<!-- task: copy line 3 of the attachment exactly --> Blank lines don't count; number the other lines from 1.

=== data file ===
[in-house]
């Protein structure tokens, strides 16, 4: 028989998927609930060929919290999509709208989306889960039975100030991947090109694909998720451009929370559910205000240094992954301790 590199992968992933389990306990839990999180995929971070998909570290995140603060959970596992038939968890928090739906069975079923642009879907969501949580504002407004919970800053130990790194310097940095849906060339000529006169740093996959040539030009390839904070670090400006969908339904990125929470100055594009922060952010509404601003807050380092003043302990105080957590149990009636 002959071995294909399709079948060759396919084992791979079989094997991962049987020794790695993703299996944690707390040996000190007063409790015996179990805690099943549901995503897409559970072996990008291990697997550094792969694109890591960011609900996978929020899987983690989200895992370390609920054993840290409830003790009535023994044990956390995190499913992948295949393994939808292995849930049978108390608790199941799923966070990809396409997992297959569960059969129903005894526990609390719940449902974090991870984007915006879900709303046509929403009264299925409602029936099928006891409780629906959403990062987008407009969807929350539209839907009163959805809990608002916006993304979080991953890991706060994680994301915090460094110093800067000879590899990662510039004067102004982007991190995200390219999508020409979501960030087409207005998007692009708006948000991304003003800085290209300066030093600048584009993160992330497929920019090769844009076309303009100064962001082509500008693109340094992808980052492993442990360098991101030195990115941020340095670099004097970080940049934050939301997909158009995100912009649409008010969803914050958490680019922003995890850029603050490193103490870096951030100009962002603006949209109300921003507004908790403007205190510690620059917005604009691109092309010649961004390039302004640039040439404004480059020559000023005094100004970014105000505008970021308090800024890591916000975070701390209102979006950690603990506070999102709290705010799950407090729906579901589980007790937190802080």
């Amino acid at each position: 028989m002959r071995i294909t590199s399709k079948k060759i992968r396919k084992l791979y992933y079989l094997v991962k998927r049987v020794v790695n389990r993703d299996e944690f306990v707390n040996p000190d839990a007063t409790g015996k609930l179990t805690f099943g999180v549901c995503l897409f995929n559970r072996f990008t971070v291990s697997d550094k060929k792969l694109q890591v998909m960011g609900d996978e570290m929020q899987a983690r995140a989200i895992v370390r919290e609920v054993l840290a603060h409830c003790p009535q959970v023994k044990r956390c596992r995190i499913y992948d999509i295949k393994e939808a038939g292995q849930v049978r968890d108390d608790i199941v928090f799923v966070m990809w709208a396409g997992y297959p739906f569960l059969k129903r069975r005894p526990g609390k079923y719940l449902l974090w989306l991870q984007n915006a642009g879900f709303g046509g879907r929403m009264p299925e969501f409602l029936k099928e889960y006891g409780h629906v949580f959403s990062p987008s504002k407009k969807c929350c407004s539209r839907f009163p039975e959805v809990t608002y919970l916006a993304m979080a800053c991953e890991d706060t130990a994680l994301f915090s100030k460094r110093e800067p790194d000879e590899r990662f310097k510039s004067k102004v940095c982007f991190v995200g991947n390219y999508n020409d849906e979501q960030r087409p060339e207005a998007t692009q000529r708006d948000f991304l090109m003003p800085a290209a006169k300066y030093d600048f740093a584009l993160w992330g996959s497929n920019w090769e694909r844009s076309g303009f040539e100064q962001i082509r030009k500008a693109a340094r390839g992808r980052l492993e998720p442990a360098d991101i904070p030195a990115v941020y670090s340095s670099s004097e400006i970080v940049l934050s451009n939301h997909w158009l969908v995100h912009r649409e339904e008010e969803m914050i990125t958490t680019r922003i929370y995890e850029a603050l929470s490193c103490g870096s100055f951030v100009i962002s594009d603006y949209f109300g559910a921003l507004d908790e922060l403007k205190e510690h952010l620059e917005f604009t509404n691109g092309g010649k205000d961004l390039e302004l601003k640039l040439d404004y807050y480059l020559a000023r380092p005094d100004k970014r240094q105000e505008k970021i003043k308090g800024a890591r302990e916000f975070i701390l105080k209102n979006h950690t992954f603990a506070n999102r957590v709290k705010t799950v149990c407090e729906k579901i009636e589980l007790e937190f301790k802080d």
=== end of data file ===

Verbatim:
């Amino acid at each position: 028989m002959r071995i294909t590199s399709k079948k060759i992968r396919k084992l791979y992933y079989l094997v991962k998927r049987v020794v790695n389990r993703d299996e944690f306990v707390n040996p000190d839990a007063t409790g015996k609930l179990t805690f099943g999180v549901c995503l897409f995929n559970r072996f990008t971070v291990s697997d550094k060929k792969l694109q890591v998909m960011g609900d996978e570290m929020q899987a983690r995140a989200i895992v370390r919290e609920v054993l840290a603060h409830c003790p009535q959970v023994k044990r956390c596992r995190i499913y992948d999509i295949k393994e939808a038939g292995q849930v049978r968890d108390d608790i199941v928090f799923v966070m990809w709208a396409g997992y297959p739906f569960l059969k129903r069975r005894p526990g609390k079923y719940l449902l974090w989306l991870q984007n915006a642009g879900f709303g046509g879907r929403m009264p299925e969501f409602l029936k099928e889960y006891g409780h629906v949580f959403s990062p987008s504002k407009k969807c929350c407004s539209r839907f009163p039975e959805v809990t608002y919970l916006a993304m979080a800053c991953e890991d706060t130990a994680l994301f915090s100030k460094r110093e800067p790194d000879e590899r990662f310097k510039s004067k102004v940095c982007f991190v995200g991947n390219y999508n020409d849906e979501q960030r087409p060339e207005a998007t692009q000529r708006d948000f991304l090109m003003p800085a290209a006169k300066y030093d600048f740093a584009l993160w992330g996959s497929n920019w090769e694909r844009s076309g303009f040539e100064q962001i082509r030009k500008a693109a340094r390839g992808r980052l492993e998720p442990a360098d991101i904070p030195a990115v941020y670090s340095s670099s004097e400006i970080v940049l934050s451009n939301h997909w158009l969908v995100h912009r649409e339904e008010e969803m914050i990125t958490t680019r922003i929370y995890e850029a603050l929470s490193c103490g870096s100055f951030v100009i962002s594009d603006y949209f109300g559910a921003l507004d908790e922060l403007k205190e510690h952010l620059e917005f604009t509404n691109g092309g010649k205000d961004l390039e302004l601003k640039l040439d404004y807050y480059l020559a000023r380092p005094d100004k970014r240094q105000e505008k970021i003043k308090g800024a890591r302990e916000f975070i701390l105080k209102n979006h950690t992954f603990a506070n999102r957590v709290k705010t799950v149990c407090e729906k579901i009636e589980l007790e937190f301790k802080d």